Is it unhealthy not to cry?
Not everyone is a crier, and that's OK. However, suppressing your emotions can have consequences for your mental health. When you try to shove your feelings of grief, sadness, anger or hurt down, you can actually heighten them. Not crying, in the short term, can lead to irritability, sleep issues and anxiety. In the long term, it can cause high blood pressure and heart problems.
While there's no tap for spontaneously turning on the waterworks, learning to let your emotions out and accepting that there's no shame in a good bawl can be really cathartic.
However, if you are having trouble crying and feeling physically unable to cry, it might be a sign of another medical problem.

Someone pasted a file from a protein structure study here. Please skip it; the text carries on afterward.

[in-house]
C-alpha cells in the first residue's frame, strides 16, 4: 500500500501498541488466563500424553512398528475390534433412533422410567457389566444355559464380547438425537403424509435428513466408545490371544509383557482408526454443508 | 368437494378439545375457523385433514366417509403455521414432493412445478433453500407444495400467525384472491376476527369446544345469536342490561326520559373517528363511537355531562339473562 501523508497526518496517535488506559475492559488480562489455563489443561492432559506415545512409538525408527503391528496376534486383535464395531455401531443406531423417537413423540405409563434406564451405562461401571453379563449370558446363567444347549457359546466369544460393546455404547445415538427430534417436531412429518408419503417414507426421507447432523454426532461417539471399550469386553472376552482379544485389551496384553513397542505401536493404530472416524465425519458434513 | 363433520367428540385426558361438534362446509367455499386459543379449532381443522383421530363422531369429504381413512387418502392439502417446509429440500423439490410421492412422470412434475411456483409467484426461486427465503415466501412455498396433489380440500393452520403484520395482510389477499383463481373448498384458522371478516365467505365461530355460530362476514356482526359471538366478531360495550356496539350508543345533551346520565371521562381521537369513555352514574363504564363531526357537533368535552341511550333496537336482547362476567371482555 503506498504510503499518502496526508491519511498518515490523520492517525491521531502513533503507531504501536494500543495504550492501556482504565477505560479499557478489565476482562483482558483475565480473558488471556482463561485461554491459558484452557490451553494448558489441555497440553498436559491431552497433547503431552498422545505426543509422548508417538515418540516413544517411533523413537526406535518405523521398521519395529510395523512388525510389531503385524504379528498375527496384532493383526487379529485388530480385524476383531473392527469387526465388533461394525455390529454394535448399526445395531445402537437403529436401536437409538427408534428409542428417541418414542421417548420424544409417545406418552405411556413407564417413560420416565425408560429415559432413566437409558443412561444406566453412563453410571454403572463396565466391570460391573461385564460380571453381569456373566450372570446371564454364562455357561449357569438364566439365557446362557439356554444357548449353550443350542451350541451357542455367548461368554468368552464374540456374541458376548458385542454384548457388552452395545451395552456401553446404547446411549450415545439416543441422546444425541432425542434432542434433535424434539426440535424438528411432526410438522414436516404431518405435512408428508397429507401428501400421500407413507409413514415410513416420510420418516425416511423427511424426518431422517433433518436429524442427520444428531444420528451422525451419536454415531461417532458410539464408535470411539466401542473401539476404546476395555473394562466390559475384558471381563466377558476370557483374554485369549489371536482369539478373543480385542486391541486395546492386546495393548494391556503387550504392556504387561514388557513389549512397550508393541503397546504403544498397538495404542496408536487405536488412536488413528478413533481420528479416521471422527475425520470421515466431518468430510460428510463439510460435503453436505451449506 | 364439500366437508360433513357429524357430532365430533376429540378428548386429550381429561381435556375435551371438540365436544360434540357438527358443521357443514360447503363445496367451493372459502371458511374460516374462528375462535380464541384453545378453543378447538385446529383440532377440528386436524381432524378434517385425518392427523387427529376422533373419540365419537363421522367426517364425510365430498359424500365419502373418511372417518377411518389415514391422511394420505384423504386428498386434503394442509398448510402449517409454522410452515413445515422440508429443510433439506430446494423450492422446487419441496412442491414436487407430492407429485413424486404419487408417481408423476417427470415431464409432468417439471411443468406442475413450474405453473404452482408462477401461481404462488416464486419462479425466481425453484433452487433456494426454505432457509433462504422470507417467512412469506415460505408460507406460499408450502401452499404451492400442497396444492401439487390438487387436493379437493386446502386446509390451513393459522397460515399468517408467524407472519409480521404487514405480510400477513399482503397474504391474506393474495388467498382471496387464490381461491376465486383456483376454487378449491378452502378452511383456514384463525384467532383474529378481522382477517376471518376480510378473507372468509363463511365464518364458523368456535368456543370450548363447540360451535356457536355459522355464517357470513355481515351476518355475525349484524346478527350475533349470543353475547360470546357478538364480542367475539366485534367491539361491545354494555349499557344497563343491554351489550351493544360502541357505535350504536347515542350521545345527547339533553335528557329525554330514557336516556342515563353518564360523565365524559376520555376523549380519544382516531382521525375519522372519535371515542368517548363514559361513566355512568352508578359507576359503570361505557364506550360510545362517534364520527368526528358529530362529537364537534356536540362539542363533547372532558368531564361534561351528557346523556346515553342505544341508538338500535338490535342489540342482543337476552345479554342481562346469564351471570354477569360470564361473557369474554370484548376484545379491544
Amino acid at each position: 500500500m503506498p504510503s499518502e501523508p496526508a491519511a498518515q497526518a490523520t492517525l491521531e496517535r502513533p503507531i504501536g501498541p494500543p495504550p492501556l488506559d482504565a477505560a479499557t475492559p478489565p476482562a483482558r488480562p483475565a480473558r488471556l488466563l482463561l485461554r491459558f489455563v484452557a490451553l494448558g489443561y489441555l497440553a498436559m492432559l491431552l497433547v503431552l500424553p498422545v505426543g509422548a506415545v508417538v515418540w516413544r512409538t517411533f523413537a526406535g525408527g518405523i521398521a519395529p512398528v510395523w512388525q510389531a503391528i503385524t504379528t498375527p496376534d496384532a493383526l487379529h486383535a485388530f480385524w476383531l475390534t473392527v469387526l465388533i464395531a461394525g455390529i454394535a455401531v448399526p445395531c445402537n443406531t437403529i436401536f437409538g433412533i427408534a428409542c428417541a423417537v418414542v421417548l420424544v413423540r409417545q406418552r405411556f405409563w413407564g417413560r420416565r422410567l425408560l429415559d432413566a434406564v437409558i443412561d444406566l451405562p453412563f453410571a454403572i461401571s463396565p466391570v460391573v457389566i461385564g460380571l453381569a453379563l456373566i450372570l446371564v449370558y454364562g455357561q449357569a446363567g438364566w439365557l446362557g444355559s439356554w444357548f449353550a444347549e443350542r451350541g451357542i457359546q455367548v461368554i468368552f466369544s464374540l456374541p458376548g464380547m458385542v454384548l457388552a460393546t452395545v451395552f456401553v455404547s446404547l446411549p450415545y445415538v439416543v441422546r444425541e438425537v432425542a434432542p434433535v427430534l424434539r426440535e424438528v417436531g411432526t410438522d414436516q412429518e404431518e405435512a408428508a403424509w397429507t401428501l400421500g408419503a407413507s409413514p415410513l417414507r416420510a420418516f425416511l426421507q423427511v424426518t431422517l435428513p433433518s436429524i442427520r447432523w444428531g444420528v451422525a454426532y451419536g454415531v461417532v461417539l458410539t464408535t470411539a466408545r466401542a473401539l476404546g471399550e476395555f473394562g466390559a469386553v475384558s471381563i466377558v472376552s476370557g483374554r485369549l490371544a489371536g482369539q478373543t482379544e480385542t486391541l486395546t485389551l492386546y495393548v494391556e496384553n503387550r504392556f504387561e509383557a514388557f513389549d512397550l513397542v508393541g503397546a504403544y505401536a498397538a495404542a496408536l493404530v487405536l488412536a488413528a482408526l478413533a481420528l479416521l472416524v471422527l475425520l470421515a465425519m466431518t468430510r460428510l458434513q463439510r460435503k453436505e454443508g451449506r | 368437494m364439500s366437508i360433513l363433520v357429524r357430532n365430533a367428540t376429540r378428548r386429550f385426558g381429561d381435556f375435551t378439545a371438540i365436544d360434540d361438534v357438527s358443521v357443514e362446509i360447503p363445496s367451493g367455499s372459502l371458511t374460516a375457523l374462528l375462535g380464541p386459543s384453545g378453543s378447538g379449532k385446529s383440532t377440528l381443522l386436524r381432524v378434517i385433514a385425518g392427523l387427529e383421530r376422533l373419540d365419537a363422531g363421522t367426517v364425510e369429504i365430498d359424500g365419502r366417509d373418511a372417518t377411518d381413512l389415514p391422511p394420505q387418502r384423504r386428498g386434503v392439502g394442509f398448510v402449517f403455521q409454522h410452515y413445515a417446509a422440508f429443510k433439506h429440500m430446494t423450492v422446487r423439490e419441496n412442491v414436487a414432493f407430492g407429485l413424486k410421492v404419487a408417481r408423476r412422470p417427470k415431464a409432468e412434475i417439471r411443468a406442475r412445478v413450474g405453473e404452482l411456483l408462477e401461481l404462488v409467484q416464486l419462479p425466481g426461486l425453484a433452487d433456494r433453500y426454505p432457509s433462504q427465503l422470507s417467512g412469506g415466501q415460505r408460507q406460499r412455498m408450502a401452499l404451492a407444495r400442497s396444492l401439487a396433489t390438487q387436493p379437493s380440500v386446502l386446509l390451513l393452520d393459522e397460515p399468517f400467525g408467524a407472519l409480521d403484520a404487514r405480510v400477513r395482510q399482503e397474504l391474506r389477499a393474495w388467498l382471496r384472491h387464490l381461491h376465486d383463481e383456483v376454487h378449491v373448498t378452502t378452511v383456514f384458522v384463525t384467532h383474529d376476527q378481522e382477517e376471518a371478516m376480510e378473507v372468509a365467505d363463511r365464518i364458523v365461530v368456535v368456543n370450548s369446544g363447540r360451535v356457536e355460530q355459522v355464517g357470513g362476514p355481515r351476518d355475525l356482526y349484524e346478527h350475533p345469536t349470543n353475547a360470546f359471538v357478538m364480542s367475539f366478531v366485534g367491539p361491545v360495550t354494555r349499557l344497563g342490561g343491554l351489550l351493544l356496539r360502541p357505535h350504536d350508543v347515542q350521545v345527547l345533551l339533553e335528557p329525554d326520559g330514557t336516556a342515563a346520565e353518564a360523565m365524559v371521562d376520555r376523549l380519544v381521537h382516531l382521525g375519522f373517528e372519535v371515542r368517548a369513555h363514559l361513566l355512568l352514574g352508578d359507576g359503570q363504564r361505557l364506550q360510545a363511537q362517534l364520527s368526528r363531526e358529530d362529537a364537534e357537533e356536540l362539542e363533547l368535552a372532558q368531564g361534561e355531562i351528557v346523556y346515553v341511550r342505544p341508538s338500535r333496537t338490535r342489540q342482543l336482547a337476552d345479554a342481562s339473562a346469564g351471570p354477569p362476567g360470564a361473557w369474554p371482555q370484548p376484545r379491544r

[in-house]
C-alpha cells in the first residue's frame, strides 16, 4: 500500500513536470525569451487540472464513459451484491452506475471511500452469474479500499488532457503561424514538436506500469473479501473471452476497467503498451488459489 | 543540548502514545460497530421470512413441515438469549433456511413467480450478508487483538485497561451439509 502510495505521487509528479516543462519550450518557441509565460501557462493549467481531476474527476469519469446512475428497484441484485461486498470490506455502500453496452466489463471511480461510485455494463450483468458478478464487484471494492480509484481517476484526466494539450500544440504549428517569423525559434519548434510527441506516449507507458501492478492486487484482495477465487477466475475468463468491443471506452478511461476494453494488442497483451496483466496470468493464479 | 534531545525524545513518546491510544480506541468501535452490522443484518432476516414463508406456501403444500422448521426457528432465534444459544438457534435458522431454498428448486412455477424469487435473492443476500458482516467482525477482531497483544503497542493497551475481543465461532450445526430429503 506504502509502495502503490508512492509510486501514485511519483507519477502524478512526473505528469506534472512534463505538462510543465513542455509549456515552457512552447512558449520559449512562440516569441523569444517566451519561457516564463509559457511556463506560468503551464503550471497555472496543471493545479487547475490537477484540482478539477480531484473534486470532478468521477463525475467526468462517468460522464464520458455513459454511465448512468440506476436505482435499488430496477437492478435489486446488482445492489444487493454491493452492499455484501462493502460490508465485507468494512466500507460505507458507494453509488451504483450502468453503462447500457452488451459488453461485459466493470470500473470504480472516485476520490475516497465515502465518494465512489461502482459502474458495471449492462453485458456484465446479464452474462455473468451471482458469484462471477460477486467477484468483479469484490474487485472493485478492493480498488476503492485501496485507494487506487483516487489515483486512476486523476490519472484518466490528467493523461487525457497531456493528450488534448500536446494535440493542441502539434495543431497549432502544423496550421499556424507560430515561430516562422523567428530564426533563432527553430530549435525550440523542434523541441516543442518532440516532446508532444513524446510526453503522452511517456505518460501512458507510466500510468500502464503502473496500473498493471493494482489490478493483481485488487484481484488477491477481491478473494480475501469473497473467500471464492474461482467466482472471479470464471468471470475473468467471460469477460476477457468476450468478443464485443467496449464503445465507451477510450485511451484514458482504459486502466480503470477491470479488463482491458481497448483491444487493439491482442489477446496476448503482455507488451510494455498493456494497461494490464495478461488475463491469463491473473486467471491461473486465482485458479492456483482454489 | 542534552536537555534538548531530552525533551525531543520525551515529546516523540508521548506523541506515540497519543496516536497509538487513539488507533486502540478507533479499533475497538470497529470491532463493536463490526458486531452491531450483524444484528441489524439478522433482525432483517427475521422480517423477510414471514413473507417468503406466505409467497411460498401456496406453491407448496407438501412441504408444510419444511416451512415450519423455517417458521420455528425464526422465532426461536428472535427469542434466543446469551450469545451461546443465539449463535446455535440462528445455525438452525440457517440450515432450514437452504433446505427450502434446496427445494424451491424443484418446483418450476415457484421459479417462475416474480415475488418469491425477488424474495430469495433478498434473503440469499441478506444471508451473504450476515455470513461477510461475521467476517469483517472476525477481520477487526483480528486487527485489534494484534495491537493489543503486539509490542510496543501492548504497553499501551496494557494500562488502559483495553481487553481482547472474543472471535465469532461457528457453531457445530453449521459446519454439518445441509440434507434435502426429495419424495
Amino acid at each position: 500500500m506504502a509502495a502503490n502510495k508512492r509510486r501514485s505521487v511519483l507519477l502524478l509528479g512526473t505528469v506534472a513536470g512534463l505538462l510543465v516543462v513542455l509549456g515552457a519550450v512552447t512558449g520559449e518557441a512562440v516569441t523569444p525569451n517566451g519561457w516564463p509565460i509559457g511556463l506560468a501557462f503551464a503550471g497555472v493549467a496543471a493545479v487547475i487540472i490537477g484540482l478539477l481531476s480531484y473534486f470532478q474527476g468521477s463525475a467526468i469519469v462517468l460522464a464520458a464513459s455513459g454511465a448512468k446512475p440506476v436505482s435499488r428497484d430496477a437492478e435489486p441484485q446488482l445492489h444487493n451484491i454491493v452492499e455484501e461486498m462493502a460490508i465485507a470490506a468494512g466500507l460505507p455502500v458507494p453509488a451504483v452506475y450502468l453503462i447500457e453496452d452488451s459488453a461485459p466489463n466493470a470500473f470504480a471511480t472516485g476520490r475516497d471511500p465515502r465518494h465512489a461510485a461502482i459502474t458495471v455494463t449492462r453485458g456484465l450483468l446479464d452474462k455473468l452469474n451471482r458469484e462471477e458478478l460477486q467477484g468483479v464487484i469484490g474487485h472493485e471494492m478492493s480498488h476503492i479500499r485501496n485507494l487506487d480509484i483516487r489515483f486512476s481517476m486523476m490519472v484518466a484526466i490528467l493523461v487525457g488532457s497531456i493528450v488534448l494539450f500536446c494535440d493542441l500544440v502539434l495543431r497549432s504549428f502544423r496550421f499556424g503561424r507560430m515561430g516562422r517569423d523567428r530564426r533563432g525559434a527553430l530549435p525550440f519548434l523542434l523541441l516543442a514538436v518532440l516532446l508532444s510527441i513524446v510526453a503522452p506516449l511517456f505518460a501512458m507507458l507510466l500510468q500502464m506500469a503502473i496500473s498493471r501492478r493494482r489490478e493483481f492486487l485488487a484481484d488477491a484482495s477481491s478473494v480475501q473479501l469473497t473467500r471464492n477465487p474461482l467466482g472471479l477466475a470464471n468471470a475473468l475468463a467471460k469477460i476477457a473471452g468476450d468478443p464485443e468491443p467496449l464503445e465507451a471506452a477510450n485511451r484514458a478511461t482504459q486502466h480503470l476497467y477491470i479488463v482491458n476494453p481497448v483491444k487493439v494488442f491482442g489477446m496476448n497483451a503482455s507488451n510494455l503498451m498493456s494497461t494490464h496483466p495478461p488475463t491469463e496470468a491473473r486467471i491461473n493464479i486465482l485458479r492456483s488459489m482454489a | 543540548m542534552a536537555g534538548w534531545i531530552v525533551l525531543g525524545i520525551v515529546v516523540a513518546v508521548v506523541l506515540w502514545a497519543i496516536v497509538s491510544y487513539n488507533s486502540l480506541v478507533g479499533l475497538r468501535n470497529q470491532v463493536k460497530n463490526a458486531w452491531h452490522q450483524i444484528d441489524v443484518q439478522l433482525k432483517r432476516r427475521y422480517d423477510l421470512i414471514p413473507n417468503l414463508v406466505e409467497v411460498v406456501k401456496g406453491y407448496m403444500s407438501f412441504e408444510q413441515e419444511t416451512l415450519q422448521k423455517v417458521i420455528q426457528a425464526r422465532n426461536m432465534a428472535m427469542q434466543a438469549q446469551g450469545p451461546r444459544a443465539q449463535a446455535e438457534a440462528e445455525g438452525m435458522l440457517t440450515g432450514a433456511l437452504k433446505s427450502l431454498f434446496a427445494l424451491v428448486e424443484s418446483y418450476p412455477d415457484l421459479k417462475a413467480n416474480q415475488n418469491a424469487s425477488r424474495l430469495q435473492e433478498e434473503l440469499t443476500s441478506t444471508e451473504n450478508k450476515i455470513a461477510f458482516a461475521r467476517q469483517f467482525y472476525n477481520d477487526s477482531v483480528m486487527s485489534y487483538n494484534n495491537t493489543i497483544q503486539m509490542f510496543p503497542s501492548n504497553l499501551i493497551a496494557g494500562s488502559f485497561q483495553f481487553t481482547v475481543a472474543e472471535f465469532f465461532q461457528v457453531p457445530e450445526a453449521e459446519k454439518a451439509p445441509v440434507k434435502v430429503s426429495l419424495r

Certain medical conditions can affect your ability to produce tears. These conditions include:
- Dry eye syndrome - this involves a decrease in tear production and can occur more commonly with ageing, pregnancy or menopause-related hormone changes, diabetes, contact lens use and eyelid inflammation.
- Sjögren's syndrome - this autoimmune condition develops with a bacterial infection and can cause dry eyes and a dry mouth. It causes the white blood cells in your body to attack the glands that produce moisture.
- Certain medications - certain drugs can also affect tear production. You might notice you have trouble crying if you take birth control pills, blood pressure medications or antihistamines.
When to see a doctor about your crying
While a cry every now and again is a healthy way of releasing built-up emotions, you should consult your GP if your crying:
- Is frequent and uncontrollable.
- Often occurs for no apparent reason.
- Interferes with your ability to perform everyday tasks.
- Is accompanied by other physical, emotional or psychological symptoms.